All women face the threat of heart disease. But becoming aware of symptoms and risks unique to women, as well as eating a heart-healthy diet and exercising, can help protect you.
Although heart disease is often thought of as a problem for men, more women than men die of heart disease each year. One challenge is that the heart disease symptoms in women can be different from symptoms in men. Fortunately, women can take steps to understand their unique symptoms of heart disease and to begin to reduce their risk of heart disease.
According to the Center for Disease Control, the term “heart disease” refers to several types of heart conditions. The most common type in the United States is coronary artery disease, which can cause heart attack, angina, heart failure, and arrhythmias.
Heart Attach Symptoms In Women: The most common heart attack symptom in women is some type of pain, pressure or discomfort in the chest. But it’s not always severe or even the most prominent symptom, particularly in women. Women are more likely than men to have heart attack symptoms unrelated to chest pain, such as:
- Neck, shoulder, upper back or abdominal discomfort
- Shortness of breath
- Nausea or vomiting
- Lightheadedness or dizziness
- Unusual fatigue
These symptoms are more subtle than the obvious crushing chest pain often associated with heart attacks. This may be because women tend to have blockages not only in their main arteries, but also in the smaller arteries that supply blood to the heart — a condition called small vessel heart disease or microvascular disease.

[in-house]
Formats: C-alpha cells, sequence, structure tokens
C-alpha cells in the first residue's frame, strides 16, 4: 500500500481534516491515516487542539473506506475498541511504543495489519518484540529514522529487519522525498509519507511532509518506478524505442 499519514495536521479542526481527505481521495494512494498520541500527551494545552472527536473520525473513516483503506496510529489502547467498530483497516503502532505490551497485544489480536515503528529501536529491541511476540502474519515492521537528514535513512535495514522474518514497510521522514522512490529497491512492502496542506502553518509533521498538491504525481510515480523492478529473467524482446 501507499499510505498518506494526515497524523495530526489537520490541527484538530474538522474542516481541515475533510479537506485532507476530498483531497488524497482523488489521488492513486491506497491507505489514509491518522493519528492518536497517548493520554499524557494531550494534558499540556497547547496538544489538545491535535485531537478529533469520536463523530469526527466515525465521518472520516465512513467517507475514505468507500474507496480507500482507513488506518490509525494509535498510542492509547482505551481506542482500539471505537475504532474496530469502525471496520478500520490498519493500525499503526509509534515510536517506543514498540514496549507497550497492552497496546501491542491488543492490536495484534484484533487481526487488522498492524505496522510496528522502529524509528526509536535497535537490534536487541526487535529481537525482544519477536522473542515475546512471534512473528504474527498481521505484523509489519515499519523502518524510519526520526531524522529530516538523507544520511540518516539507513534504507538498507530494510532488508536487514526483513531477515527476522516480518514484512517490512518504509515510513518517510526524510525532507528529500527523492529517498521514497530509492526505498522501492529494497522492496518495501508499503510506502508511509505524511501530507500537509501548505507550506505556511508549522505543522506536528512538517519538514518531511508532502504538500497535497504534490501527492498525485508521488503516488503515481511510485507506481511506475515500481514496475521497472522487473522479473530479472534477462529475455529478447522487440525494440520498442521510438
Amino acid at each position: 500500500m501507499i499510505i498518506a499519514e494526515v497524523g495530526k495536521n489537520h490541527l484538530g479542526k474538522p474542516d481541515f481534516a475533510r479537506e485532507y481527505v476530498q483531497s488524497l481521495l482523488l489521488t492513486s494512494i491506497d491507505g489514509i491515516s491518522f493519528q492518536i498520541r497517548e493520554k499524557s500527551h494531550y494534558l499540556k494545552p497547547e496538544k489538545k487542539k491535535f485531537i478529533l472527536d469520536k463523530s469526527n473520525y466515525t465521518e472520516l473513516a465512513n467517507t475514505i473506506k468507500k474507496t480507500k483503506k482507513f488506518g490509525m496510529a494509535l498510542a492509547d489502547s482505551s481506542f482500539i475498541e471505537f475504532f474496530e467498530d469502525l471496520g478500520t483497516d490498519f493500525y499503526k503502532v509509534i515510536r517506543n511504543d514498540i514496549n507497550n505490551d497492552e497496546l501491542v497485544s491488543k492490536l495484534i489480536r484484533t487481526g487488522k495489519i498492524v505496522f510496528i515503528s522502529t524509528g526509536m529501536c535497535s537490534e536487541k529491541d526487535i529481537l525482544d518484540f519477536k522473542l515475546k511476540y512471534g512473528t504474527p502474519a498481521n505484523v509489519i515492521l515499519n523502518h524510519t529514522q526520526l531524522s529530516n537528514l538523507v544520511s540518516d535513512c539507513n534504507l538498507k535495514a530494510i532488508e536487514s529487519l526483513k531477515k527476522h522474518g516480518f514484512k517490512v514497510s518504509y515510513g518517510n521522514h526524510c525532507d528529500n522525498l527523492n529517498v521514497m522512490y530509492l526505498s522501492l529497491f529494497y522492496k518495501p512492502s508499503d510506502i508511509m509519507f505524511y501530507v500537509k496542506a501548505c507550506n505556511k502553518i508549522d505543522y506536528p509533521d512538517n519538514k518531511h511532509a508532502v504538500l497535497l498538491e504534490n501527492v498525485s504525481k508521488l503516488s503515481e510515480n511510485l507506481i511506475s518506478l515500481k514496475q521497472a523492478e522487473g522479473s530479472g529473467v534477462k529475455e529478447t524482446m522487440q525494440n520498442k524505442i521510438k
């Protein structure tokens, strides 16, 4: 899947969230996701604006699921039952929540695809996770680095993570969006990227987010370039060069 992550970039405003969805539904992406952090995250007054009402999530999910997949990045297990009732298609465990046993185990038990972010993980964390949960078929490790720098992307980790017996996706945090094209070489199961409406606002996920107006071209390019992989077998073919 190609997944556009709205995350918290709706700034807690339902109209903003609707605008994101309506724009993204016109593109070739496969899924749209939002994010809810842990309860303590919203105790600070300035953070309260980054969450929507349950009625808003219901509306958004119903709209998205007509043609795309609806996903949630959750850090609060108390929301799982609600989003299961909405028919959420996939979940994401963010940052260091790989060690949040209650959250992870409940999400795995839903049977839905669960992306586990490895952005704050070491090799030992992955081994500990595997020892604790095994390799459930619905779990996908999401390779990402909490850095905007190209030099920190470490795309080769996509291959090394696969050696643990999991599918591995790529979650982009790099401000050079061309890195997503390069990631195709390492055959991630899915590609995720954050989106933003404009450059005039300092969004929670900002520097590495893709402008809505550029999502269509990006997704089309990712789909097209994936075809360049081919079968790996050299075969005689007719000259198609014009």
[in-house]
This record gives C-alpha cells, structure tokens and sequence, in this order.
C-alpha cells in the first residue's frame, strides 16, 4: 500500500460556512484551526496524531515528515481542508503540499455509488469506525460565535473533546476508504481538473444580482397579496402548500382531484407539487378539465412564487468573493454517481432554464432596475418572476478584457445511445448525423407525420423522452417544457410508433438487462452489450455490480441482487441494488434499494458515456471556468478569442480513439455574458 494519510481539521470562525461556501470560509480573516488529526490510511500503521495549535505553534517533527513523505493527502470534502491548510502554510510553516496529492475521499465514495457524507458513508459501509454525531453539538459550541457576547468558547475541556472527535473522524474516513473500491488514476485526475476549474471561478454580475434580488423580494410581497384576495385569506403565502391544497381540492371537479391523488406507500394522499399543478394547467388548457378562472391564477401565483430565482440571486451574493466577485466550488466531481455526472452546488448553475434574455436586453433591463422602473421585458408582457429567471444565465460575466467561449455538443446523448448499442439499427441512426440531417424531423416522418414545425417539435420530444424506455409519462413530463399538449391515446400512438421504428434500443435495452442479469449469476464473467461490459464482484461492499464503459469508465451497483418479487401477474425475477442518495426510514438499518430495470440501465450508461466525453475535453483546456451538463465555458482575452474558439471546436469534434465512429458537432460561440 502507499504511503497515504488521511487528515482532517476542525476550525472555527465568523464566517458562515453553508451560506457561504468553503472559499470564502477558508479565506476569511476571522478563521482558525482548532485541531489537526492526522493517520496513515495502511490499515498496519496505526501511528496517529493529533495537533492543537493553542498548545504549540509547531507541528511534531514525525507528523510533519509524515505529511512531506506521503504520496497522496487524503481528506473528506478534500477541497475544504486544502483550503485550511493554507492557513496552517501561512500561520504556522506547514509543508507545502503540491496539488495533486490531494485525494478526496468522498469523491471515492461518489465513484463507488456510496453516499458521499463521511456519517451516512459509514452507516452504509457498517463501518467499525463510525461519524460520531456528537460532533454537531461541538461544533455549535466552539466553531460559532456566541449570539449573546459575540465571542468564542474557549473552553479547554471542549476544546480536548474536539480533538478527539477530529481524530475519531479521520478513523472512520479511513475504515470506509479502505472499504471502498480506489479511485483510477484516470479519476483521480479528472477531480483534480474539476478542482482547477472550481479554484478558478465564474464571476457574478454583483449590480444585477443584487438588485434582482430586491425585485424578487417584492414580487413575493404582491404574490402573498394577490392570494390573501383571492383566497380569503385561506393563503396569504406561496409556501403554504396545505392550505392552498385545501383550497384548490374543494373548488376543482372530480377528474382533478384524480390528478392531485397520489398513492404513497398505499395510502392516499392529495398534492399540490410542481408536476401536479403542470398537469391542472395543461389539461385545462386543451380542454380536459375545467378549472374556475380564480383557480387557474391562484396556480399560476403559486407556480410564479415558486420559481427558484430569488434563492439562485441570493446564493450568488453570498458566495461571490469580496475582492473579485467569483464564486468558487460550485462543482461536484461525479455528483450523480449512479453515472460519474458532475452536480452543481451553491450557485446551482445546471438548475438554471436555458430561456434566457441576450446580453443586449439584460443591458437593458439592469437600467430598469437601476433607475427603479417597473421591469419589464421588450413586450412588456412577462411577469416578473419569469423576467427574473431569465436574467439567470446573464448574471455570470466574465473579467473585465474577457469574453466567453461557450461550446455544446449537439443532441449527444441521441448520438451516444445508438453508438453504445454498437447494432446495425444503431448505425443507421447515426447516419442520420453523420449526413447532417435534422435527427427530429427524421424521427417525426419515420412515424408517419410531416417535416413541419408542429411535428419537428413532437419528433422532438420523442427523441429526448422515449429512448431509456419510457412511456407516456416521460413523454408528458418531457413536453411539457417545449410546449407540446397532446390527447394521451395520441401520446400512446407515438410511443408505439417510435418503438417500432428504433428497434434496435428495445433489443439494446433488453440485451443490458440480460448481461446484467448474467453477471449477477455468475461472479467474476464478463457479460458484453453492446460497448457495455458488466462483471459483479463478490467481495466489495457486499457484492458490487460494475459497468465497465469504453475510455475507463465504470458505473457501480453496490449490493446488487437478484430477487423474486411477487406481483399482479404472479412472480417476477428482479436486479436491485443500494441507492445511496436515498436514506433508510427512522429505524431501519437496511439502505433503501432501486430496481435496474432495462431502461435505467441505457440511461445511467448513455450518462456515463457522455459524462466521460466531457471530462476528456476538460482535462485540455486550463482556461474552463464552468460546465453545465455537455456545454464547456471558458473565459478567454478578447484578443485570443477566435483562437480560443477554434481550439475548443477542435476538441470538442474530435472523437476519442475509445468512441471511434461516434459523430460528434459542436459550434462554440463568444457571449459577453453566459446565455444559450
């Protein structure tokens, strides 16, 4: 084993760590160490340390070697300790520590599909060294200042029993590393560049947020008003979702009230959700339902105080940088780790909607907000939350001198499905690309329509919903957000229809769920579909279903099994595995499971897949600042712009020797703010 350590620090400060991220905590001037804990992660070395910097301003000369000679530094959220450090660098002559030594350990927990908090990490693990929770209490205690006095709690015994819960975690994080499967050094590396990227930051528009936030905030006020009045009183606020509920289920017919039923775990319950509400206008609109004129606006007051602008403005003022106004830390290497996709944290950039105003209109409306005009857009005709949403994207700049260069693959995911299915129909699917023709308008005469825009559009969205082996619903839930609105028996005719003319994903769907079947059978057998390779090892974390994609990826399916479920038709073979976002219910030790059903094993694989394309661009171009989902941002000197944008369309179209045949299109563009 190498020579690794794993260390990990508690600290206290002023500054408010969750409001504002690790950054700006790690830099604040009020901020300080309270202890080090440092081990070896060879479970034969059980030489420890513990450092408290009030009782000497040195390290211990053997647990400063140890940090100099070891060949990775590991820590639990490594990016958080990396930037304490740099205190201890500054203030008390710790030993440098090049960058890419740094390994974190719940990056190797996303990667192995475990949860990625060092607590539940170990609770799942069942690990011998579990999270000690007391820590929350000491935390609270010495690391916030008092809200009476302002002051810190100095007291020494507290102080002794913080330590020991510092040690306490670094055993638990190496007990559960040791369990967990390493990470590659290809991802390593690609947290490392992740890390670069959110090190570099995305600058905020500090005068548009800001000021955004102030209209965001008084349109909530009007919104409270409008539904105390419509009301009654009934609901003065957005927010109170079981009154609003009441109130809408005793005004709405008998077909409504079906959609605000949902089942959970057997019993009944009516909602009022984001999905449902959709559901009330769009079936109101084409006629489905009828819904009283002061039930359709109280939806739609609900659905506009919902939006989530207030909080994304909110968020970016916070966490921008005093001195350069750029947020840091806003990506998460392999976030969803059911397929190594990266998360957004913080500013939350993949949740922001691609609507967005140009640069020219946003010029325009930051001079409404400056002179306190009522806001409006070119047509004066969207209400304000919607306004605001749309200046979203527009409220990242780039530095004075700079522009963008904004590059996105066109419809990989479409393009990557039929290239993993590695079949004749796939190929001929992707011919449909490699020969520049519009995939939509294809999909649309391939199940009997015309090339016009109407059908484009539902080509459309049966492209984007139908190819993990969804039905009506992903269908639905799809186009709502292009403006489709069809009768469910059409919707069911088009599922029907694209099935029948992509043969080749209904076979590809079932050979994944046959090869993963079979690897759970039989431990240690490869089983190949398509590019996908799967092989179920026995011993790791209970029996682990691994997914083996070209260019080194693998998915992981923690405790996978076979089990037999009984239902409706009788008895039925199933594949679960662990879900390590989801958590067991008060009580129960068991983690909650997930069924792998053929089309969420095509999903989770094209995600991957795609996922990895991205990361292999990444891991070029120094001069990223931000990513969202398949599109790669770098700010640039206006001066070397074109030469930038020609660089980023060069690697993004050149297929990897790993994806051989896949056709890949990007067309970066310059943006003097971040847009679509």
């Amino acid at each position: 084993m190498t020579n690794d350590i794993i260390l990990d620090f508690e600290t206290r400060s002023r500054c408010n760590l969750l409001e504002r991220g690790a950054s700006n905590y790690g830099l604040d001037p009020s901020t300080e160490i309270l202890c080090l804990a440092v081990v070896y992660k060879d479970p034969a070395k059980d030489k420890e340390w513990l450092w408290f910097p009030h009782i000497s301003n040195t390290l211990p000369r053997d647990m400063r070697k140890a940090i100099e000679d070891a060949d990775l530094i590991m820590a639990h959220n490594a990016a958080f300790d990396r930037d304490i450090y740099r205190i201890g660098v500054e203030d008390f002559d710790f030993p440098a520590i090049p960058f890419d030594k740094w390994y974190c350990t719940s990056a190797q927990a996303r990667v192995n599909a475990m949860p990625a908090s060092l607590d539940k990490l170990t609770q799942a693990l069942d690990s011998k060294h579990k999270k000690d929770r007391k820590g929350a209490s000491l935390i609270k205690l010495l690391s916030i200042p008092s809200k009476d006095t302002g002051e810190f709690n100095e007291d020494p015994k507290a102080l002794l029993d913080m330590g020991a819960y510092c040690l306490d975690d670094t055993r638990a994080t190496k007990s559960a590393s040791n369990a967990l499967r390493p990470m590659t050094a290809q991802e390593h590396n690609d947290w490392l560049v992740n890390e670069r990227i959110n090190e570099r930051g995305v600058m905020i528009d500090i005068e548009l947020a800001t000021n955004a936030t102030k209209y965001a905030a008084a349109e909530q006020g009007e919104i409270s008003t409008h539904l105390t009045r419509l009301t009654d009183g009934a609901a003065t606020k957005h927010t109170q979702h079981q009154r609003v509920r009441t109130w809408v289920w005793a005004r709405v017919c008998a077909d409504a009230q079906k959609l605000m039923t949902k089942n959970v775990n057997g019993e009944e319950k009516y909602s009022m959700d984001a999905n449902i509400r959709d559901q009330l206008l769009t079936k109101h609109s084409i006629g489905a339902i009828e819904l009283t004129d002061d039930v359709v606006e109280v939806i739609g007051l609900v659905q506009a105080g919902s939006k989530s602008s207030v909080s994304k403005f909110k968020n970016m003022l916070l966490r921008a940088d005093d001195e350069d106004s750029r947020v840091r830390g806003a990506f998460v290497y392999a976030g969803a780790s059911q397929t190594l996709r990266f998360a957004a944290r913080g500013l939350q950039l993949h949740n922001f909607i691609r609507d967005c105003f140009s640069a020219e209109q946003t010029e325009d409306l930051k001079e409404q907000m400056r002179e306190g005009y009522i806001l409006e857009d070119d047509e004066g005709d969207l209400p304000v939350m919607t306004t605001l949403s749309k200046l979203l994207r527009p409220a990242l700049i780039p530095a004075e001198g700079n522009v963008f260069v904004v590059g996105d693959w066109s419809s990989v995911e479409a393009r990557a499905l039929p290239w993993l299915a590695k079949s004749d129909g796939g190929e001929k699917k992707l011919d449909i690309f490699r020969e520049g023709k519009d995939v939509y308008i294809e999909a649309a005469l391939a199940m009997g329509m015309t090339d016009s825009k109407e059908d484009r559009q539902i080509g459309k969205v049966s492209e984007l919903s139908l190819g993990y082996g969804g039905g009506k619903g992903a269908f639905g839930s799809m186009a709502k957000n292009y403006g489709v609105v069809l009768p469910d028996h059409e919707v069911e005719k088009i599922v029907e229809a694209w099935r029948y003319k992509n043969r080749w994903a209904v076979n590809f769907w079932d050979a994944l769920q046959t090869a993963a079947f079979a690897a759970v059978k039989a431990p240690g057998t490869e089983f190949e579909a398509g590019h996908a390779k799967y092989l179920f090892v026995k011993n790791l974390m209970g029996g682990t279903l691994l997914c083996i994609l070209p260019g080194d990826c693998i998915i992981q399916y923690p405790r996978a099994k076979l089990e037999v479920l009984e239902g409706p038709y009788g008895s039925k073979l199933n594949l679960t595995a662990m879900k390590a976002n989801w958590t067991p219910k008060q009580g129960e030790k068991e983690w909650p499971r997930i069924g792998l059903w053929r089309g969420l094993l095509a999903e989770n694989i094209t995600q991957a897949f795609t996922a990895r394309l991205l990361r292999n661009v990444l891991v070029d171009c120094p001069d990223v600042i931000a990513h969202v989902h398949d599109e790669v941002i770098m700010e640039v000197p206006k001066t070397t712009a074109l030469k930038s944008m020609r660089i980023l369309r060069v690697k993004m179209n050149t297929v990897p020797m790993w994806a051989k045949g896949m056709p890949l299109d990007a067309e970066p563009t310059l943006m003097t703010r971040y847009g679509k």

Heart Disease Risk Factors for Women: Although the traditional risk factors for coronary artery disease — such as high cholesterol, high blood pressure and obesity — affect women and men, other factors may play a bigger role in the development of heart disease in women. For example:
- Metabolic syndrome — a combination of fat around your abdomen, high blood pressure, high blood sugar and high triglycerides — has a greater impact on women than on men.
- Mental stress and depression affect women’s hearts more than men’s. Depression makes it difficult to maintain a healthy lifestyle and follow recommended treatment, so talk to your doctor if you’re having symptoms of depression.
- Smoking is a greater risk factor for heart disease in women than in men.
- Low levels of estrogen after menopause pose a significant risk factor for developing cardiovascular disease in the smaller blood vessels (small vessel heart disease).
What Can Women Do to Reduce the Risk of Heart Disease:
Luckily, there are several lifestyle changes you can make to reduce your risk of heart disease. Just incorporating these simple daily activities could be a matter of life and death.
- Exercise 30 to 60 minutes a day on most days of the week.
- Maintain a healthy weight.
- Quit or don’t start smoking.
- Eat a diet that’s low in saturated fat, cholesterol and salt.
You’ll also need to take prescribed medications appropriately, such as blood pressure medications, blood thinners and aspirin. And you’ll need to better manage other conditions that are risk factors for heart disease, such as high blood pressure, high cholesterol and diabetes. Some women at high risk of heart disease may also benefit from the use of supplements, such as omega-3 fatty acids. (Mayo Clinic)